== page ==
Since its inception in 1995,
Erotic Review has consolidated itself as a literary lifestyle publication about sex and sexuality aimed at sophisticated, intelligent readers. It is independent, run by volunteers, non-profit and entirely free of charge to its readers. In its current form, owned and edited by founder Jamie Maclean, it continues to fulfil that role as a lively website. Erotic Review regularly publishes features, short fiction, comment and reviews, as well as a Portfolio section showcasing the work of a photographer or illustrator. Recently we have started to include podcast interviews; we hope to include fiction in this audio section as well.
What is ER looking for?
Brilliant, original, sexy, funny and controversial stuff.
Good writing must always come first: while we’re happy to give some editorial guidance/advice where we see promise, both fiction and non-fiction submissions must be up to a certain standard to be considered for publication.
If you write fiction with a contemporary voice that gives an insight into the human condition, then we’d like to hear from you.
We are looking for contributions from both published and emerging writers whose work has current relevance and an individual voice. Although we are called The Erotic Review Magazine, we welcome writing that explores any aspect of the human condition, not just the rude stuff. But, while we’re on the erotic, context and narrative are even more important than just a beautiful description of sex between two people.
We do not publish poetry.
We discourage pseudonyms but we recognise that not disguising an identity can be a problem for those working in certain professions. So please, whenever possible, publish under your own name.
So please send us stories with a distinctive voice, clarity of thought and precision of language – on any subject that involves human relationships. They may be challenging, dramatic, playful, hilarious, exhilarating or cryptic. Above all, they must be a well-crafted and compelling read.
Our definition of ‘erotic’ is so elastic that it stretches around the world: the prose has ranged from very graphic and confrontational to gently allusive and subtle. We’ve had stories and features on topics as diverse as alien sex, Manila, L.A. strip clubs, football fans, fighting Irishmen, mythical beasts and the ferocious Naked Runners of Pamplona. We are not looking for throbbing, tumescent erotica clichés or large excerpts of un-publishable novels. Prospective contributors are strongly encouraged to read our past fiction, articles and reviews to understand what we like.
All submitted material should be previously unpublished.
This is not a cast-iron rule, but we prefer unpublished work. And published pieces may be re-published elsewhere, provided that Erotic Review is credited as their source.
How should I send my submission?
As an e-mail attachment in Microsoft Word DOC or DOCX format. If this is not an option, you may also paste your text into the body of your e-mail message. The text must be single-spaced in a conventional font, size 12. Include your name, the piece’s title, its word count and at the top of the first page. We strongly discourage pseudonyms.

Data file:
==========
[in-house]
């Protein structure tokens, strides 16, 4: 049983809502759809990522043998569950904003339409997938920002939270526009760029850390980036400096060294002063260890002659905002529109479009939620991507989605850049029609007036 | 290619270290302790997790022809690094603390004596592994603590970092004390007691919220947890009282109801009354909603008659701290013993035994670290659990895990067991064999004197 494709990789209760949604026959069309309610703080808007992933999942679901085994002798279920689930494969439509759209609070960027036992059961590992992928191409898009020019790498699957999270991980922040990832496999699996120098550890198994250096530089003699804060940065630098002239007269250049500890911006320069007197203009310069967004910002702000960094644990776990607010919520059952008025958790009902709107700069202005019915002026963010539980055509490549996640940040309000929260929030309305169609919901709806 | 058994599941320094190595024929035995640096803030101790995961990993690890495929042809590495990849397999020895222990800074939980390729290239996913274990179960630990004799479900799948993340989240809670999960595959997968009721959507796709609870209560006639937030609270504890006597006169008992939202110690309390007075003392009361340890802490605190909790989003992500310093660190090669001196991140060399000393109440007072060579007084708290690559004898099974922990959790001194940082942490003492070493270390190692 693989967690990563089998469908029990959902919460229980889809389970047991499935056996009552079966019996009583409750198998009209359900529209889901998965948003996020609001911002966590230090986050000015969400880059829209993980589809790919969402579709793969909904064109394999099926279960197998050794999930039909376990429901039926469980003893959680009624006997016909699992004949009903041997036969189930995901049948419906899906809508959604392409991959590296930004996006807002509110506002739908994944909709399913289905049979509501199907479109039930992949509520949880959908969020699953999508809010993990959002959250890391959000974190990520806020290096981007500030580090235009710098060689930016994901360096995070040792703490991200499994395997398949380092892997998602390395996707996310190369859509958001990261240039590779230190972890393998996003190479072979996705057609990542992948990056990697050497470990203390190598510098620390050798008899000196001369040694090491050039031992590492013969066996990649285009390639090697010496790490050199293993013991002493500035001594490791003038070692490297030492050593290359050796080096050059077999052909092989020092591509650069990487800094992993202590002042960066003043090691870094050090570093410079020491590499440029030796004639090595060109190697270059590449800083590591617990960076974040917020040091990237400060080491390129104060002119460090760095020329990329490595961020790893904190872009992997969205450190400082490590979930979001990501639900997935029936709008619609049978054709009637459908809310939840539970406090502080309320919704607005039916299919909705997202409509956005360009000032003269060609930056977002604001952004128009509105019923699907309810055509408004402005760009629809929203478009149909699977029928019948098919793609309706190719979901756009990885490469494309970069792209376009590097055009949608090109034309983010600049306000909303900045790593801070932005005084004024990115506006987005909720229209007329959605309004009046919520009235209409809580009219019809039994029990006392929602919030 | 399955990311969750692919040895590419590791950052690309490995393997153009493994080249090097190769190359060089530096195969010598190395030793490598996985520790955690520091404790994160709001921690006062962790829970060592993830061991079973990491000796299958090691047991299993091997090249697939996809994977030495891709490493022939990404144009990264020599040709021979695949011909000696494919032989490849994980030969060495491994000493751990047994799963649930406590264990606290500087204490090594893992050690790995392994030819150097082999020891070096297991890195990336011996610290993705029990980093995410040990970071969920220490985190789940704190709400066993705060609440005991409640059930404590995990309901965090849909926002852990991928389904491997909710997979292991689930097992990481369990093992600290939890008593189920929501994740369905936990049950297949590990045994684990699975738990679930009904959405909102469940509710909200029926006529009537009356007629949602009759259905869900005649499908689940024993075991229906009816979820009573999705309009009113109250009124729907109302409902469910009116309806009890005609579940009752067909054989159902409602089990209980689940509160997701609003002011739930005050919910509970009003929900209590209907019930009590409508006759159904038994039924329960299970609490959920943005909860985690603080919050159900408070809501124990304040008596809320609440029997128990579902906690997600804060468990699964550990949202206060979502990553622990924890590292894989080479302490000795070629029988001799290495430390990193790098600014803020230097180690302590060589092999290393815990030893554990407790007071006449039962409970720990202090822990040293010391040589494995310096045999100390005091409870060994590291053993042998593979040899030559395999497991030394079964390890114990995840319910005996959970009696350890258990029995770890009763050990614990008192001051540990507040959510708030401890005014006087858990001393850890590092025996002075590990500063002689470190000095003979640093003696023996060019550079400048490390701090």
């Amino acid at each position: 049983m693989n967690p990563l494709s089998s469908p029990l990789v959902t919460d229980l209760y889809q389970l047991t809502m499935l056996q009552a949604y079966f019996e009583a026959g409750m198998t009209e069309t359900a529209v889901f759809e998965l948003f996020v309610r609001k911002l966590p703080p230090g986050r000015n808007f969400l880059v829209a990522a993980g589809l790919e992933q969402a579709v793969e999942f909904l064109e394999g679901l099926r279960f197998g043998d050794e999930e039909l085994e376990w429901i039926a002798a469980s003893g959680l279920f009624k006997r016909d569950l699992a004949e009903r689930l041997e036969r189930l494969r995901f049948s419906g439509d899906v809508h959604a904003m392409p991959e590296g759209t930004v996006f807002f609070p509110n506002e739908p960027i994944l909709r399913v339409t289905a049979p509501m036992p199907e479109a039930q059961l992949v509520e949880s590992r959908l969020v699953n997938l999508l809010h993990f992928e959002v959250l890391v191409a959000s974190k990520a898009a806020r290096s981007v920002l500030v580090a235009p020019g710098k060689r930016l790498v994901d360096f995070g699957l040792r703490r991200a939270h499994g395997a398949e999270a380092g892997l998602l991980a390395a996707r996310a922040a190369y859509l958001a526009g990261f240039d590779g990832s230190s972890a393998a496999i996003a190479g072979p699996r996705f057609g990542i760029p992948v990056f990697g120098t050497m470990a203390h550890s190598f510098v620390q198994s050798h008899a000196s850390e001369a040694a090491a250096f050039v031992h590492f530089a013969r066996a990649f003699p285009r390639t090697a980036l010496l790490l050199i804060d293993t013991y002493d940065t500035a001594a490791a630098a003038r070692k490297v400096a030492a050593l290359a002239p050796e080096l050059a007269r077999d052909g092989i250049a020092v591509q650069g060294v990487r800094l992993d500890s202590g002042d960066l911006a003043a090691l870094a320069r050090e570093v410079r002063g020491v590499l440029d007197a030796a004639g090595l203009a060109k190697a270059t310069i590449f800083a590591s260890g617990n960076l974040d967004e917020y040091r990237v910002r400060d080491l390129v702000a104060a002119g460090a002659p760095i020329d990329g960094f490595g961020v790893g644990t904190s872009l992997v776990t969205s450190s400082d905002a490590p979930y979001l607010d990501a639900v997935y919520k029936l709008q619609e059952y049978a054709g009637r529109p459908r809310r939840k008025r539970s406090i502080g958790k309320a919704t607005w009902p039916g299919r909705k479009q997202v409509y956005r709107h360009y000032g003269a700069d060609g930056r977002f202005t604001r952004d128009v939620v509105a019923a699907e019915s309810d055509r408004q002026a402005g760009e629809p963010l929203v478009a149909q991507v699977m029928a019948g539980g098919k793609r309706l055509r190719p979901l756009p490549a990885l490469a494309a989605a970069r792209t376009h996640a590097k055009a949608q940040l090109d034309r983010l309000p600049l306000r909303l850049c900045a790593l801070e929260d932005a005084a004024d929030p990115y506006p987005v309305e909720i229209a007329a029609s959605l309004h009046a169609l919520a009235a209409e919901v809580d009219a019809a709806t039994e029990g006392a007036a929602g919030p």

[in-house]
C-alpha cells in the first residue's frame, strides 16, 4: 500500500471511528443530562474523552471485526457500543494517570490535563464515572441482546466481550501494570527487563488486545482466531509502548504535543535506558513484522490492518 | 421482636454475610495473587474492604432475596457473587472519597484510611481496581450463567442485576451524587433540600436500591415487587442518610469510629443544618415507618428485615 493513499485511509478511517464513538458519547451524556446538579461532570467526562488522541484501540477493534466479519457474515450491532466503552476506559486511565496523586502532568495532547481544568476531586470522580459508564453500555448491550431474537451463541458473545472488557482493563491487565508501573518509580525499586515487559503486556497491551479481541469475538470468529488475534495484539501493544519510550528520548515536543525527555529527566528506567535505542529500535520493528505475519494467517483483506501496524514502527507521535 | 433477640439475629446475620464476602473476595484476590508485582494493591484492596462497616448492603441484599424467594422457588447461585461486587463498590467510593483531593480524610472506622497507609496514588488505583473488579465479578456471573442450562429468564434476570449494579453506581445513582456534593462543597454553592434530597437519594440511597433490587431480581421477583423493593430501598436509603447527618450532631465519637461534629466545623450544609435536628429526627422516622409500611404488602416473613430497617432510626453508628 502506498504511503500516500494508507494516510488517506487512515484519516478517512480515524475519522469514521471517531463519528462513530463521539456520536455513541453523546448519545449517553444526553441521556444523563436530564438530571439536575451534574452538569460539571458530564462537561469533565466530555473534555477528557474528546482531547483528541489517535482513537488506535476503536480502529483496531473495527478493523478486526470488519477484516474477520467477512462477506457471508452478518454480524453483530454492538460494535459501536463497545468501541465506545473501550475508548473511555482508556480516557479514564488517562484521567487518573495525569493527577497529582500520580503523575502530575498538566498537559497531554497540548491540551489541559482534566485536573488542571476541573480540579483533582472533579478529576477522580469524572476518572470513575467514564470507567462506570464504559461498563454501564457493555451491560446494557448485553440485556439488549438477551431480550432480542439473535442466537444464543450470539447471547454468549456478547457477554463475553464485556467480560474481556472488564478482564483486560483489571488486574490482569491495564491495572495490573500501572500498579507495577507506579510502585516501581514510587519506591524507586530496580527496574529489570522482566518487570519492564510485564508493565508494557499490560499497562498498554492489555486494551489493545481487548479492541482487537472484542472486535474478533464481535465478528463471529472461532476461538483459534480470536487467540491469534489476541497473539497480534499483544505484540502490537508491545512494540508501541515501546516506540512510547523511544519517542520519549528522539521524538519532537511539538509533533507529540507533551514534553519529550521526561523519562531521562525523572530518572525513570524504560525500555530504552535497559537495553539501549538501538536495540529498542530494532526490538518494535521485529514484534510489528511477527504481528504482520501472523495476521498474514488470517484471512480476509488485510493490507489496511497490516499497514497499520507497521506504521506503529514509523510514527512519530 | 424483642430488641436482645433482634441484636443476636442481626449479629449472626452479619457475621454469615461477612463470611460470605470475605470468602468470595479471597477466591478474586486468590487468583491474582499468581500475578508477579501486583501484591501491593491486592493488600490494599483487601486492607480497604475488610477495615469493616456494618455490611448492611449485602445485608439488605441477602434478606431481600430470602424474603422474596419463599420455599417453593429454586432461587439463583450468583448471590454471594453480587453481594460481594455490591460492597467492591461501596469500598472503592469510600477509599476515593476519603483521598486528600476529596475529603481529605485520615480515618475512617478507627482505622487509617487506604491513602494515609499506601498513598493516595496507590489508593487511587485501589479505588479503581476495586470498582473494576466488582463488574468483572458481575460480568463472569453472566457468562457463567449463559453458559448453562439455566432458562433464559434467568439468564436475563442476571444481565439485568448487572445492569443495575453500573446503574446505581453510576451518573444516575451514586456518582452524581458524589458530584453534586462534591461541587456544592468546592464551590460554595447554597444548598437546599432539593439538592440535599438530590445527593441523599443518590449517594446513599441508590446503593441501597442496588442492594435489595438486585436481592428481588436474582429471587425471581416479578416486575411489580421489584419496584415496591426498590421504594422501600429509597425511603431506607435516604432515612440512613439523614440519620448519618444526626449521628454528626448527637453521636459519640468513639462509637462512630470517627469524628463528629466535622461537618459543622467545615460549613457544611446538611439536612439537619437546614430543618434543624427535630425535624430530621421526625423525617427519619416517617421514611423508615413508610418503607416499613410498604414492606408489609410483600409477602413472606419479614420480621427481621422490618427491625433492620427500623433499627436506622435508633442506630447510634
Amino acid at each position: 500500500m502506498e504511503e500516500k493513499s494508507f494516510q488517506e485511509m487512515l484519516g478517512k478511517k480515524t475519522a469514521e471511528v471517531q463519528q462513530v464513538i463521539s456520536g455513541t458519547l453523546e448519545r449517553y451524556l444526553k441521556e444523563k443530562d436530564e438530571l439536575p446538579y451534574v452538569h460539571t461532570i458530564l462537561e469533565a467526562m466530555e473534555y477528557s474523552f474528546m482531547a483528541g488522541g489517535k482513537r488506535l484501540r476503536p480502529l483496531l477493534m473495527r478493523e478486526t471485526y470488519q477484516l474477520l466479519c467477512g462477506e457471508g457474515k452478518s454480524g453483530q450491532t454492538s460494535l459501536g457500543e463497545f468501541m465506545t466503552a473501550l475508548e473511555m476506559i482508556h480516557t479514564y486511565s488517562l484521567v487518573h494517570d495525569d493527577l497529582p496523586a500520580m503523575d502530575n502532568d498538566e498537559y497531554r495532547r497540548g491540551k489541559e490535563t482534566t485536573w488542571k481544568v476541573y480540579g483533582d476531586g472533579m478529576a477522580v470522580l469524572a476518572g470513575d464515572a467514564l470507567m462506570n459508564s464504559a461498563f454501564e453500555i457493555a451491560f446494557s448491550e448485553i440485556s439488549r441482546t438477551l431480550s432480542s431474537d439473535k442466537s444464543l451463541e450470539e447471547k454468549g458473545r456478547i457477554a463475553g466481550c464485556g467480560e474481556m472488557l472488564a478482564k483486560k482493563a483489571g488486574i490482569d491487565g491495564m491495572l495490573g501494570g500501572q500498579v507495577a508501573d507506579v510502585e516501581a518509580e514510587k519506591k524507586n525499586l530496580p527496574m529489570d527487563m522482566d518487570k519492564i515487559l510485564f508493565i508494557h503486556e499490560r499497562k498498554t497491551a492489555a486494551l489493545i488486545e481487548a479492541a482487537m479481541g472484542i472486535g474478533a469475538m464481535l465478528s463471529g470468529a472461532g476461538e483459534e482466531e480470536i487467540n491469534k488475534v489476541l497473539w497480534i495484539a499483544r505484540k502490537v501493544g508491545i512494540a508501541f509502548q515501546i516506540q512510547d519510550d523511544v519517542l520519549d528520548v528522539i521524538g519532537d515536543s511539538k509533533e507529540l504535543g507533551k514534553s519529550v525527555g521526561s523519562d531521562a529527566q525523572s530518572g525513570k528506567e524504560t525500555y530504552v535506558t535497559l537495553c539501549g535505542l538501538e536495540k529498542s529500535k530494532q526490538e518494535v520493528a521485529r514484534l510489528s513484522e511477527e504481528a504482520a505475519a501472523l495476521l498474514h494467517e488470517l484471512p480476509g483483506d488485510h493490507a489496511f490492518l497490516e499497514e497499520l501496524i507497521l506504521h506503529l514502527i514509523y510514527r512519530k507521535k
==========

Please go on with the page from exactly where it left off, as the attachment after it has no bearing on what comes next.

must include all necessary marketing details of the item reviewed. For book reviews: author, title, publisher, price (in sterling pounds, euros or US dollars), Amazon details of eBook price and availability. For performing arts reviews: venue, dates of run, time(s), and price. Reviewed items must be current – i.e., within one or two months of the publication of the issue in which the review is supposed to feature.
What word count should I aim at?
How long is a piece of string? Just remember that most readers read on screen. As an online publication, Erotic Review does not impose strict length limits, but most of our approved pieces tend to fit into the following word counts:
- Features/Articles: 500-1,000 words
- Fiction: 1,000-5,000 words
- Reviews: 300-900 words
Are there any textual conventions I should bear in mind?
Yes. In addition to punctuation and syntax rules guided by common sense (think of the typical language and style used by British broadsheets), we adhere to the following:
- Double quotation marks are only used for oral reported speech, as in dialogues in short stories.
- All titles must be italicized, including books, stories, poems, films, albums, songs, periodicals and articles. Do not italicize names of musical groups, companies or departments.
- Decades and age brackets are spelt as follows: ‘much like in the late 1800s, women in the 50s were supposed to be happily married by their early 20s, a trend that has fortunately not survived into the 21st century.’
- Cardinal numbers must be spelt out when less than 11: ‘You’ll often find 30-year-olds with children aged ten or older.’
Can you pay me for my piece?
Not yet. But one day, either by voluntary contributions from our readers or some other source of funding, we hope to be in a position to do so. We are proud to provide a platform for new and promising writers; we are an independent, non-profit institution run by an entirely volunteer staff.
Please email submissions to firstname.lastname@example.org